How will GST impact MSMEs?

Sparking off a revolution In small scale industry   -  M Moorthy

A simplified tax structure and unified market will improve operational efficiencies, especially of MSMEs with a wider reach

The increasing formalisation of the Indian economy, especially through digitisation, is an inexorable advance that will upend the business model — based on the twin arbitrage of labour and cash transactions — of micro, small and medium enterprises (MSMEs).

India’s paradigm shift to the Goods and Services Tax (GST) regime in July will increase their compliance costs and snare a majority of them into the indirect tax net for the first time.

Sharp practices

So far, unorganised MSMEs have grown faster than organised peers because of lower cost structures stemming from tax avoidance, and not having to pay social security benefits to employees (such as provident fund and gratuity), and excise duty (if turnover is less than ₹1.5 crore).

Some MSMEs also understate employee base or set up multiple ventures to avoid breaching tax thresholds. Such sharp practices helped them price products and services competitively over the past few decades and also maintain operating margins at organised player levels.

The vicissitudes resulting from the impact of GST are many. To wit, for manufacturers, the reduction in the threshold for GST exemption to ₹20 lakh from ₹1.5 crore means tens of thousands of unorganised MSMEs will soon be cast into the tax net.

And digital transaction trails created by dual authentication of invoices under GST will strengthen tax compliance. Additionally, a lower tax burden under GST will reduce the cost of raw materials and logistics.

For example, a study by Crisil shows that freight costs could decline 1.5-2 per cent once GST kicks in.

Different for services

For the services sector, though, the tax burden will increase. Hence, organised players with the ability to hold their price-lines, or pass on any increase in cost to customers, will be able to maintain or improve profit margins.

We believe a simplified tax structure and a unified market will improve operational efficiencies, especially of MSMEs with a wider reach.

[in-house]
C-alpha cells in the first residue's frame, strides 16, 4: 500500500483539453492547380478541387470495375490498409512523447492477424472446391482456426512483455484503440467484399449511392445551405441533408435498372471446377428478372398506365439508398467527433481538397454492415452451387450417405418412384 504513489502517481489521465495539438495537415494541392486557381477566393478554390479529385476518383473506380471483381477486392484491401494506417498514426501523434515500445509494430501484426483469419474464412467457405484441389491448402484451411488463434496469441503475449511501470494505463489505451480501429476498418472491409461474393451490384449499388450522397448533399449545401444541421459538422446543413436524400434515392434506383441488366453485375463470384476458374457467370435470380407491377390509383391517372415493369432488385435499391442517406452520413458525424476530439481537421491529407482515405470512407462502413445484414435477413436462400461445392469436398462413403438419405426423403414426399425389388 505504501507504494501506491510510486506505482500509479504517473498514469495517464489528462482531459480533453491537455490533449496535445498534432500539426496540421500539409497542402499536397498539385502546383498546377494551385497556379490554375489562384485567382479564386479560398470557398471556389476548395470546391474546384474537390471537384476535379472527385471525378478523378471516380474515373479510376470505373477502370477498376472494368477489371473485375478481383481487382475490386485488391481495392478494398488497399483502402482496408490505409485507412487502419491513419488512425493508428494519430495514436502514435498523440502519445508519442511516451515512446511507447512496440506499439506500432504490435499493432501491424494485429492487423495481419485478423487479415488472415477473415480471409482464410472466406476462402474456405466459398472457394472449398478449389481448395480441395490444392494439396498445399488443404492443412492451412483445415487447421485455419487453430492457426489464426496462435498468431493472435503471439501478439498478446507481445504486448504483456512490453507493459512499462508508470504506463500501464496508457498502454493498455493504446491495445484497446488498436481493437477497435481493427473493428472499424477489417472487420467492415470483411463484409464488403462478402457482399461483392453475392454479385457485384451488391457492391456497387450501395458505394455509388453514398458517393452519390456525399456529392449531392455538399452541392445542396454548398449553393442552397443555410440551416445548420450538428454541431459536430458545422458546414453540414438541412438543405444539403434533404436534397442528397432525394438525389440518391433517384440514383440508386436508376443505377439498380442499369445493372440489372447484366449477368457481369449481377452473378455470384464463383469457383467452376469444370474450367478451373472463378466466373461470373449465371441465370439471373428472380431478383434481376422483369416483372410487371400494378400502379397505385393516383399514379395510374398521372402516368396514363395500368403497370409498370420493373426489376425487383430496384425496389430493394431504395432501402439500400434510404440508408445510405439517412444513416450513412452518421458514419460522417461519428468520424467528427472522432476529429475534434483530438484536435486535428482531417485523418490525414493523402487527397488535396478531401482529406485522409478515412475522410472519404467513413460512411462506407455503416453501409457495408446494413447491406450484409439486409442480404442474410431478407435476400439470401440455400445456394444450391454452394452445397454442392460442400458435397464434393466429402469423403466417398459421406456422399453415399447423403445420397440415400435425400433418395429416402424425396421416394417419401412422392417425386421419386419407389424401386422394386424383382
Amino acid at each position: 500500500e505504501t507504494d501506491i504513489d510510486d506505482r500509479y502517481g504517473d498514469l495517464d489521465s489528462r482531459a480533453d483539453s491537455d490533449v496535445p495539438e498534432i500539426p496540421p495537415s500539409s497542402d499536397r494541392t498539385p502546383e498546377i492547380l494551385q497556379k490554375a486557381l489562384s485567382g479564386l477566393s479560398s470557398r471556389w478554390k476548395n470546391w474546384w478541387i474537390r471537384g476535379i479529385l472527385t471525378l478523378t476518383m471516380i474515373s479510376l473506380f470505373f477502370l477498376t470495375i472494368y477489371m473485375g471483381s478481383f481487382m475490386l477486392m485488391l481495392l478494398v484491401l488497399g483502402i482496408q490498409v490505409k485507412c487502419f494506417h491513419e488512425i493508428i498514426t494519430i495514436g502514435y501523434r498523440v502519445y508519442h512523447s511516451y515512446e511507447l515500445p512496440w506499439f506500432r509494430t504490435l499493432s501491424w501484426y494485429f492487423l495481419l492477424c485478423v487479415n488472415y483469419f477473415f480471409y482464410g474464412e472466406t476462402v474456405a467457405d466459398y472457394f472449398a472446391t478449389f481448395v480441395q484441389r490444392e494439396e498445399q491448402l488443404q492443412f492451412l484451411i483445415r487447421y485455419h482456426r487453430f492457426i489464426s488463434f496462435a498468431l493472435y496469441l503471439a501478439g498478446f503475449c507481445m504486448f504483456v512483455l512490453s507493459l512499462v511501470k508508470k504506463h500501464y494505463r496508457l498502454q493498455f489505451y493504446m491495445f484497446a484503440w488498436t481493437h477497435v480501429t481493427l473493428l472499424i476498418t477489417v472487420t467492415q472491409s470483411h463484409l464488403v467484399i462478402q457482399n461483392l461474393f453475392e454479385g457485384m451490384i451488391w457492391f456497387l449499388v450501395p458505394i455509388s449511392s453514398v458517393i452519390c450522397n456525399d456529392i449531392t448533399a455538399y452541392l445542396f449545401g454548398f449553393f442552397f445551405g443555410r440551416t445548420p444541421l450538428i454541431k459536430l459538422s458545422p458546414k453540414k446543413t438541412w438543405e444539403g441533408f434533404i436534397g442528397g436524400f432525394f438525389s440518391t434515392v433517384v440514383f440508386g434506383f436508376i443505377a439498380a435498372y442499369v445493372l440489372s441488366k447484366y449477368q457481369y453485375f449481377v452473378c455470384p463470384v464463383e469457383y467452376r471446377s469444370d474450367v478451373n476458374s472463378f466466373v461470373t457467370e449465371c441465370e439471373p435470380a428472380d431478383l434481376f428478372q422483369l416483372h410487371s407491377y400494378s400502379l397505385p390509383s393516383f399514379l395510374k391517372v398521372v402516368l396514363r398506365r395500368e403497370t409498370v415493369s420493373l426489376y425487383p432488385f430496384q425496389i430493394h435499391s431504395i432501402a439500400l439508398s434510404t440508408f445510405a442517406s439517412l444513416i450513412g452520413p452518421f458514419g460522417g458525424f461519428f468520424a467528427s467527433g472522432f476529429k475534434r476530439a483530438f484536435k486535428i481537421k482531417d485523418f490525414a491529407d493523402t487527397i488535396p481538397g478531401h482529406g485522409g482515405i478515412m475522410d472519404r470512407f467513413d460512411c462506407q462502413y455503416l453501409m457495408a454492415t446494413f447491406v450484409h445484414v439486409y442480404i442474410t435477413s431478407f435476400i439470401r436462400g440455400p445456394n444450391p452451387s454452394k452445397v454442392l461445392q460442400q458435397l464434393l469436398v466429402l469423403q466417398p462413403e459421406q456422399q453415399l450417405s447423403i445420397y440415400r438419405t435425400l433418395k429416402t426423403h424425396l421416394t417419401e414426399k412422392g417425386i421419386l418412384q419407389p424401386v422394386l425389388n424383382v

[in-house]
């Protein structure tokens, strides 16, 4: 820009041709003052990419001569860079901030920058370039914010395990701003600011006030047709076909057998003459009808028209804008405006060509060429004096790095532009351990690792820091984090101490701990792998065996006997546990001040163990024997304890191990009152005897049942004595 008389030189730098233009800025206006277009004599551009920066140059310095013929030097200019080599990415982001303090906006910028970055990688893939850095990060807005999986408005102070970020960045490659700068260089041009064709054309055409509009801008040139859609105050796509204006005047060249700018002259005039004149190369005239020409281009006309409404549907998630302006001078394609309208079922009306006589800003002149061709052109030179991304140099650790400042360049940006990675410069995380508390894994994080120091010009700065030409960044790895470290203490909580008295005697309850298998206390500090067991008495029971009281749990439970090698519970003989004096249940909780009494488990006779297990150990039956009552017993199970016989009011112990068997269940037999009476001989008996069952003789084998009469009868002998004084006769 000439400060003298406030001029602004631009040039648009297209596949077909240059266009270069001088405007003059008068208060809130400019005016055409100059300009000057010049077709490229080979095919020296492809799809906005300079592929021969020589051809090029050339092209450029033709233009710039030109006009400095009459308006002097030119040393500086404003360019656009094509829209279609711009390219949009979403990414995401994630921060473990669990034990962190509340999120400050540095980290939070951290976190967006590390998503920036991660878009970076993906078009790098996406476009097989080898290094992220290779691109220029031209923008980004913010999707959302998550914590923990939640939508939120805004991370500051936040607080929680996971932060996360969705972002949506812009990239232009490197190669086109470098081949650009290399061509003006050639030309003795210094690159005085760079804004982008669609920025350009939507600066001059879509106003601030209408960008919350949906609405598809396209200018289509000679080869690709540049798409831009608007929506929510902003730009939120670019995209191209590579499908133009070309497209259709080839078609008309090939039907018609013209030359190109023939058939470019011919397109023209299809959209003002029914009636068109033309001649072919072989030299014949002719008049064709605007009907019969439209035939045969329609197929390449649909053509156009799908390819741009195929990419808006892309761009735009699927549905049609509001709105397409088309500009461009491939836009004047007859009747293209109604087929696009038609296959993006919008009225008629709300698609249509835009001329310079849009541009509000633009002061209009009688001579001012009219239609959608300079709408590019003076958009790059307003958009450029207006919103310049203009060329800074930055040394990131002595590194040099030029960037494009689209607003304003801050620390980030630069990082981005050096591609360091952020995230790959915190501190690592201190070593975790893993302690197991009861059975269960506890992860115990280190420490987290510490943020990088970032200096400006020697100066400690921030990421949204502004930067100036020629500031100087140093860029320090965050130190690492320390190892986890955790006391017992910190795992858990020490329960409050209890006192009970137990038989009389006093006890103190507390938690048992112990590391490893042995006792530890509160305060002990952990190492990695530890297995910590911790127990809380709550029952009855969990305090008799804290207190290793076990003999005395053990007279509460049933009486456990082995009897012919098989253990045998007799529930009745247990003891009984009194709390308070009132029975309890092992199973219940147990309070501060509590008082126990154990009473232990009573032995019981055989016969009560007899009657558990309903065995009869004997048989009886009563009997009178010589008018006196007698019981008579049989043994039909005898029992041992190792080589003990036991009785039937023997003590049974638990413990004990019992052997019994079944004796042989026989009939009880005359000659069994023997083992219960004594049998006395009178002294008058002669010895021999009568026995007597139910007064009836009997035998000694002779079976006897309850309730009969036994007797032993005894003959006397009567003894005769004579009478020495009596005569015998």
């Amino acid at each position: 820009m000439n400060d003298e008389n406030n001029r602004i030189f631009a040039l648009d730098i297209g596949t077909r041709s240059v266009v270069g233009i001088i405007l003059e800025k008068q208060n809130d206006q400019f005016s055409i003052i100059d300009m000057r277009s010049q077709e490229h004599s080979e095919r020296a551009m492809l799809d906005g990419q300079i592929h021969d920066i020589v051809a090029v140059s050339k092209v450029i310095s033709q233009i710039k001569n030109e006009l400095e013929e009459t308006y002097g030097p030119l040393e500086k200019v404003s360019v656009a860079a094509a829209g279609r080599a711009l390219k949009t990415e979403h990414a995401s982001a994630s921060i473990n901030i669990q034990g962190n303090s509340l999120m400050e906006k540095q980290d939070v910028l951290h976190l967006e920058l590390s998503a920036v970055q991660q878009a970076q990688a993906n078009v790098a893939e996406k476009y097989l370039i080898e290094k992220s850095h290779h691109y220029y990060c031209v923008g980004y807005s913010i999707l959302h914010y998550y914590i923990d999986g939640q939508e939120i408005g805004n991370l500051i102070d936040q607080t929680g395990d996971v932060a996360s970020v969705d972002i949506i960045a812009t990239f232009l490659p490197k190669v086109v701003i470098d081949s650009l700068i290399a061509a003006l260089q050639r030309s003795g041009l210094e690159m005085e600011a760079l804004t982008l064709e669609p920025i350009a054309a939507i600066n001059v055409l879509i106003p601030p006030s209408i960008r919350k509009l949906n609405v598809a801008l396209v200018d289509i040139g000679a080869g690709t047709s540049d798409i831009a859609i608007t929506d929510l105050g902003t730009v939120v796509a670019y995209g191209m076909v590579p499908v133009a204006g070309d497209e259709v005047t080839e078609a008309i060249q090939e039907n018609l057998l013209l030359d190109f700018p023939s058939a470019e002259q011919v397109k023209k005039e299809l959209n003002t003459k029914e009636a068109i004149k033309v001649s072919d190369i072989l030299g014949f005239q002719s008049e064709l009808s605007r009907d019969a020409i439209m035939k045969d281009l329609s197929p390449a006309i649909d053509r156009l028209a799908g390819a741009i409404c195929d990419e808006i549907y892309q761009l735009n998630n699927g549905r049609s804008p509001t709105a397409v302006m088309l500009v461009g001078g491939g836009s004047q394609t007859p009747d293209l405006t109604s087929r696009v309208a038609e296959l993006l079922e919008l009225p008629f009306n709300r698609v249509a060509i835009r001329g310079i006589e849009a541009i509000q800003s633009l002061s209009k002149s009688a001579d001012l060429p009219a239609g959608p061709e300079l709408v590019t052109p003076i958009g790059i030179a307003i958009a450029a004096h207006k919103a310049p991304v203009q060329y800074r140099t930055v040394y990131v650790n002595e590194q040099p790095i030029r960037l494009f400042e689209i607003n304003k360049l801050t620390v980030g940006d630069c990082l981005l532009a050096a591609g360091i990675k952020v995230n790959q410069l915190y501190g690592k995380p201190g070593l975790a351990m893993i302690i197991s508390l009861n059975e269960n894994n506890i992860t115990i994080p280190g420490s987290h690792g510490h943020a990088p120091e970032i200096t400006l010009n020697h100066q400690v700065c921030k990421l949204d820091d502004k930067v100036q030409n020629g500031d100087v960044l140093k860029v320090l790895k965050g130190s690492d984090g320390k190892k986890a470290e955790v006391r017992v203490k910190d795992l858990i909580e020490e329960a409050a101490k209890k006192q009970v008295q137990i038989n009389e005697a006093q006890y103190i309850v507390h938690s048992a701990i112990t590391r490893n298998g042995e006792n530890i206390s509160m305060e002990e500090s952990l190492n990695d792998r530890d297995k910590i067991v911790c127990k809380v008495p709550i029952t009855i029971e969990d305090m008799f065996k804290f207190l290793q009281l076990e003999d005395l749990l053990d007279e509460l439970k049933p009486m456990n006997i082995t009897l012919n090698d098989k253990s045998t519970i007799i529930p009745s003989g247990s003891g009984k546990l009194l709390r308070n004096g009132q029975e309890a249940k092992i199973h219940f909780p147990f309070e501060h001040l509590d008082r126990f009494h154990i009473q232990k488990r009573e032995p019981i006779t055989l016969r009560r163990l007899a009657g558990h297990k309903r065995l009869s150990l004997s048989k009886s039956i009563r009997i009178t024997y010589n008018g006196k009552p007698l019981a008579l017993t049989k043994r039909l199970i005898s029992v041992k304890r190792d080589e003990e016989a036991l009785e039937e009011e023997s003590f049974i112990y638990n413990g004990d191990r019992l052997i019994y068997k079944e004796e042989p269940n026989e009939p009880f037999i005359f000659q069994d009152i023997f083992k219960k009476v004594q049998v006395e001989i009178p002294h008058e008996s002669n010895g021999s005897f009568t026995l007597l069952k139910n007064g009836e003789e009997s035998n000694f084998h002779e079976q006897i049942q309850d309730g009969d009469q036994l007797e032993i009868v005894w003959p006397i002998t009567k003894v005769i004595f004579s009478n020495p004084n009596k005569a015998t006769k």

Then again, there was demonetisation. Last fiscal, MSMEs were expected to record on-year topline growth of 14 to 16 per cent.

However, the impact of demonetisation has been severe in the second half and they would have closed the year with an increase of just 6 to 8 per cent.

But as the effects of demonetisation fade, growth will pick up in the current fiscal.

Given all this, what are Crisil SME Ratings’ outlook on key sectors after GST is promulgated?

A peep into outlook

Positive for light engineering: Light engineering MSMEs rated by Crisil saw 15 per cent compound annual growth rate in topline between fiscals 2014 and 2016, with demonetisation causing just a blip.

GST is expected to provide a boost to this segment because of lower tax incidence.

The Government’s thrust on ‘Make in India’ will also lead to continued investments, helping the sector maintain growth momentum.

Positive for electrical equipment: Sales in companies rated by Crisil grew way faster at about 23 per cent in fiscal 2016 compared with 16 per cent in 2015. The sector will benefit from lower freight costs and tax rates.

Though growth is expected to be strong this fiscal, cheaper imports, especially from China, remain a challenge.

Neutral for pharmaceuticals: Sales in companies rated by Crisil grew 11 per cent in fiscal 2016 compared with 15 per cent in 2015.

Demonetisation had a limited impact as the Government had allowed extended use of the banned ₹500 and ₹1,000 currency notes for purchasing medicines.

We do not foresee any significant difference in tax rates under GST. This fiscal, too, we expect similar growth.

Neutral for auto components: Between fiscals 2014 and 2016, sales by unorganised auto component makers rated by Crisil grew at 14 per cent annually compared with 7 per cent for their organised peers.

However, demonetisation led to a short-term drop in sales to original equipment manufacturers (OEMs), or vehicle makers.

This fiscal, OEM sales are expected to normalise. Organised players will benefit and record moderate growth given the thrust on digitisation and lower tax rates under GST.

Unorganised players catering mostly to the non-OEM replacement market will be forced to move into the organised domain.

Marginally negative for textiles: Sales growth in the textiles-related MSME segment had already declined from 15 per cent in fiscal 2015 to 8 per cent in 2016.

GST will have a marginally negative impact because of higher tax rates expected.

During Crisil’s interactions with clients, some of them raised concerns that a unified market would create more competition in an already crowded and price-sensitive arena with a large number of unorganised players.

Organised players dealing in branded apparel are expected to fare well, though.

The sector is expected to record below-par growth of 5 per cent or lower.

Marginally negative for leather and footwear sectors: Companies Crisil rates in this segment have seen muted growth and have borne the brunt of demonetisation. With competition, including from Chinese players being strong, the operating margin has fallen to as low as 6 per cent for organised players.

We do not expect GST rates to vary much from the current indirect tax rates. Crisil expects overall growth and margins of players to remain subdued this fiscal.

The writer is the business head of CRISIL Ratings-SME

Published on May 16, 2017
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